Instead of becoming embalmed toxic waste, or resting in peace stuck under the ground, you can transform your dead beloved ones into a living memory – Yes, a beautiful living tree!
Being a transcendental sphere of unanswered questions, death puzzles us, touches us and deeply disturbs us all. One thing we are all positive about is that not one of us will “double-cross” death, and so you might as well tell your dearest and nearest how you want to be buried after you perish.
No matter what your faith is, or whether you believe in an afterlife, these organic burial pods that turn dead loved ones into existing trees make the idea of death a little more easy and comforting. In fact, these awesome burial pods make for the “perfect” burial ritual in so many ways.
The Capsula Mundi project , based in Italy, was formed by the 2 designers Anna Citelli and Raoul Bretzel. Inspired by their love of trees, the pair created an organic, biodegradable burial pod that literally turns a person’s remains into nutrients for a beautiful tree growing directly up above the surface.
It does sound like eco-burial, doesn’t it?
Regrettably, these burial pods are only a conceptual idea for the time being, as it is against the Italian law to bury someone in this unusual manner.
When, or if, the project is allowed to proceed on, the overall goal to create cemeteries full of worshipped trees (instead of tombstones) will be accomplished. Instead of a cemetery, these parks will be referred to in another, much more comforting way, as “Memory Forests.”
How is it done?
The dead body is first encapsulated into the fetal position in order to fit snugly inside of the burial pod. The pod looks like an earthy piece of art, but in fact it is a biodegradable “casket.”
Once the burial pod is buried deep underground, a tree seed or a young tree seedling is placed directly above. One source of life will spark another, and a tree of your choice will blossom right there for you to admire it and revere it!
Rather than visiting a spooky, sad cemetery mourners will walk around a beautiful ‘Memory Forest’ full of hope and the promise of new burgeoning life. They would sincerely care for the tree, seeking comfort beneath its shade while going down the memory lane, which, you will admit, is far more than you can expect from a tombstone!
Instead of visiting a cemetery full of cold headstones, mourners would visit a sacred forest full of beautiful trees
After one gets acquainted with this burial option, it seems rather silly to purchase a fancy, overpriced coffin.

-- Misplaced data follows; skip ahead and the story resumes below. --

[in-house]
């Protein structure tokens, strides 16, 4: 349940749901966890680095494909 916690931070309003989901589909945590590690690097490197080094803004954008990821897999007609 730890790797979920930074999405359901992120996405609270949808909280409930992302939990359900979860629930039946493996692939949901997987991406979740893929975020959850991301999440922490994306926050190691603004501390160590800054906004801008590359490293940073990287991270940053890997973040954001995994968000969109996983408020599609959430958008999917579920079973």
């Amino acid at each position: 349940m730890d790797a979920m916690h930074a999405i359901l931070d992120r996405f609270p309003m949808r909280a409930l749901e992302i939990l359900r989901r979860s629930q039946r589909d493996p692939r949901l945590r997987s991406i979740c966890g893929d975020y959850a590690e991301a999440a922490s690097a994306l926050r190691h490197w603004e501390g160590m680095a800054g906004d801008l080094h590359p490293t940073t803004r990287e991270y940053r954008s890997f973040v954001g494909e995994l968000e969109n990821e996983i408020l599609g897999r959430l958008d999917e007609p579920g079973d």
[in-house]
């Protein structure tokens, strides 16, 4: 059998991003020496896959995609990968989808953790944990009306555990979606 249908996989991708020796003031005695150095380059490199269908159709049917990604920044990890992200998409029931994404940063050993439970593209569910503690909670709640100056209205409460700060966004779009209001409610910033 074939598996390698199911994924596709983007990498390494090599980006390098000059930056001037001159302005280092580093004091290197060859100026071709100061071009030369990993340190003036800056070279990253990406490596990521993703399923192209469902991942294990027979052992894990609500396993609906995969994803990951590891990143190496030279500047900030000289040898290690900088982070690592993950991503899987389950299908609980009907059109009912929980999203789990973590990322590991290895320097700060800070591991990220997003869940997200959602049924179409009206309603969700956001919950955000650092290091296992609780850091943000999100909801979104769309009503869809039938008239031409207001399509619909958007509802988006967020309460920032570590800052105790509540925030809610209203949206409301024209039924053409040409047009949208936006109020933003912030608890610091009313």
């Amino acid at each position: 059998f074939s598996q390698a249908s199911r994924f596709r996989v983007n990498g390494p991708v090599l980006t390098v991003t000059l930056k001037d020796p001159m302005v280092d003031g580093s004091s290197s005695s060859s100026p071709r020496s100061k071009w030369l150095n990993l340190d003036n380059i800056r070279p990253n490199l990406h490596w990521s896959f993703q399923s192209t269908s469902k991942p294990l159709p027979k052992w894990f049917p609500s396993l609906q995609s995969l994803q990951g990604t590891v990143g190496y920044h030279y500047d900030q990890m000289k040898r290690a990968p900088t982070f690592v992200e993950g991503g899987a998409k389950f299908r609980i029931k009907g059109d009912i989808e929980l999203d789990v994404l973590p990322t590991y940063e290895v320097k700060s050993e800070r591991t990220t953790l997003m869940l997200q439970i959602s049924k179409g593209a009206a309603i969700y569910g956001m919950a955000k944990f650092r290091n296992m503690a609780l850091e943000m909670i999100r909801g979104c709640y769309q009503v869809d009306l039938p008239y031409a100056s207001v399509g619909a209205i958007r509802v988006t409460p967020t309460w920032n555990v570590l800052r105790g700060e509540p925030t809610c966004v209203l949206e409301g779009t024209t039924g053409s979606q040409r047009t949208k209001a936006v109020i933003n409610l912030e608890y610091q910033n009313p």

After all, a cemetery full of headstones is far more depressing than a beautiful memory forest full of green thriving
This idea is obviously far better for the environment health. Instead of cutting down trees to make wood coffins, we would be producing more trees!
The pod is made from all renewable and biodegradable materials, including starch plastic and seasonal plants such as potatoes and corn.
The company writes on their website that it takes from 10-40 years for a tree to grow.
It is then cut down and made into a coffin that only serves a purpose for 2 or 3 days.It was this train of thinking that sparked the excellent solution: a way to save one tree and plant another.
Clients will pick their favorite tree to be buried beneath
There will be an assortment of different trees clients can cho
ose from. The idea is that someone will pick their favorite tree while they are still alive. “The tree is chosen when the person is alive, relatives and friends look after it when death occurs.
A cemetery will no longer be full of tombstones and will become a sacred forest,” it says on their website.
So, just think of it… a late husband and wife, sprouting new life, side by side, as two gorgeous trees. It truly adds some kind of beauty to the sadness and cruelty of burying a loved one.
What’s more, human demise can be looked upon from an entirely different aspect! Isn’t this invigorating?
The eco-friendly human forces behind Capsula Mundi are currently working to change legislation, turning their amazing burial ritual into a reality. Media attention matters, so help us spread the word!
Thus, in the future, evoking memories of our dead loved ones may mean visiting the ‘sacred forests’ grown out of their remainders rather than standing dully in front of their cold headstones in the collective cemeteries.